Diesel exhaust exposure among adolescents in Harlem: A community-driven study

Mary Northridge, Joanne Yankura, Patrick L. Kinney, Regina M. Santella, Peggy Shepard, Ynolde Riojas, Maneesha Aggarwal, Paul Strickland

Research output: Contribution to journalReview articlepeer-review


Objectives. This study sought individual-level data on diesel exhaust exposure and lung function among adolescents in Harlem as part of a community-driven research agenda. Methods. High school students administered in-person surveys to seventh grade students to ascertain information on demographics, asthma history, and self-reported and maternal smoking. Urine samples were assayed for 1-hydroxypyrene (1-HP), a marker of diesel exhaust exposure, and cotinine, a marker of tobacco smoke exposure. Computer-assisted spirometry was used to measure lung function. Results. Three quarters (76%) of the participating students had detectable levels of 1-HP. Three students (13%) had an FEF25-75 of less than or equal to 80% of their predicted measurements, and 4 students (17%) had results between 80% and 90% of the predicted value, all of which are suggestive of possible lung impairment. Conclusions. These data suggest that most adolescents in Harlem are exposed to detectable levels of diesel exhaust, a known exacerbator and possible cause of chronic lung disorders such as asthma. Community-driven research initiatives are important for empowering communities to make needed changes to improve their environments and health.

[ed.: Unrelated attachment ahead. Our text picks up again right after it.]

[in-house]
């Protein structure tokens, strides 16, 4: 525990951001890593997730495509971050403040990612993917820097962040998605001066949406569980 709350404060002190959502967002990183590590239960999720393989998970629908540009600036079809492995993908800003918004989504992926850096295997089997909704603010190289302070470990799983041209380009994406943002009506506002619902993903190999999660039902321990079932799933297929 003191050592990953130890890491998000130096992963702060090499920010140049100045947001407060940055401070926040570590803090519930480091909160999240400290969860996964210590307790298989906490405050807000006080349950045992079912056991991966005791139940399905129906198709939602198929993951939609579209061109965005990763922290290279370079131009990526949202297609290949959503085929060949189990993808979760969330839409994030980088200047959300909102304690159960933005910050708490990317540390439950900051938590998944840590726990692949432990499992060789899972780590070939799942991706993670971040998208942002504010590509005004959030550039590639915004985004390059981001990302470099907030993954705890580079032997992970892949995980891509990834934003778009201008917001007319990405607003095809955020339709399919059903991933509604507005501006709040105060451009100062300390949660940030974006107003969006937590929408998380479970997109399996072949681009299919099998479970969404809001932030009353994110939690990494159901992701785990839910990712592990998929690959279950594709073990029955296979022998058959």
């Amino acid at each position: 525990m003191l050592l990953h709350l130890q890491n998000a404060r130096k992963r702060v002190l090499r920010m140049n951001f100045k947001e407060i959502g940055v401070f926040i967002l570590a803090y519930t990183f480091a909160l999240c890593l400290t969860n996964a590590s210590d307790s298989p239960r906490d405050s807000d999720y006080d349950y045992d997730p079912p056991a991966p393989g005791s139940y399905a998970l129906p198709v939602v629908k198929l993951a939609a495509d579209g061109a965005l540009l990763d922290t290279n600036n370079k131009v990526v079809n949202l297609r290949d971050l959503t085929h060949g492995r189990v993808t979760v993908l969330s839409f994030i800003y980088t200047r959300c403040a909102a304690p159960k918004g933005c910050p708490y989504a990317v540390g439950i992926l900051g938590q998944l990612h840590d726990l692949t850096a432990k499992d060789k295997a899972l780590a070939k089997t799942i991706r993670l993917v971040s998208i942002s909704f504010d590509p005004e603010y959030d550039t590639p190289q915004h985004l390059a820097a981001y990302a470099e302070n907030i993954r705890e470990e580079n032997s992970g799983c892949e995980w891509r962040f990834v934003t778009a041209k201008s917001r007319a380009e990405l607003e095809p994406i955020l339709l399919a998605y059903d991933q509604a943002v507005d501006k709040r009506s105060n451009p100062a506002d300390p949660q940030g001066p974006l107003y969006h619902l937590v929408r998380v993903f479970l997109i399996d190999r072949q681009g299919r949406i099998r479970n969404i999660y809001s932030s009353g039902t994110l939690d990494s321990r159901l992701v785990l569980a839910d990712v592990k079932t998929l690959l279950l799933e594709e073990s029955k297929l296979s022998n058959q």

Original languageEnglish (US)
Pages (from-to)998-1002
Number of pages5
JournalAmerican journal of public health
Issue number7
StatePublished - Jul 1999

ASJC Scopus subject areas

  • Public Health, Environmental and Occupational Health


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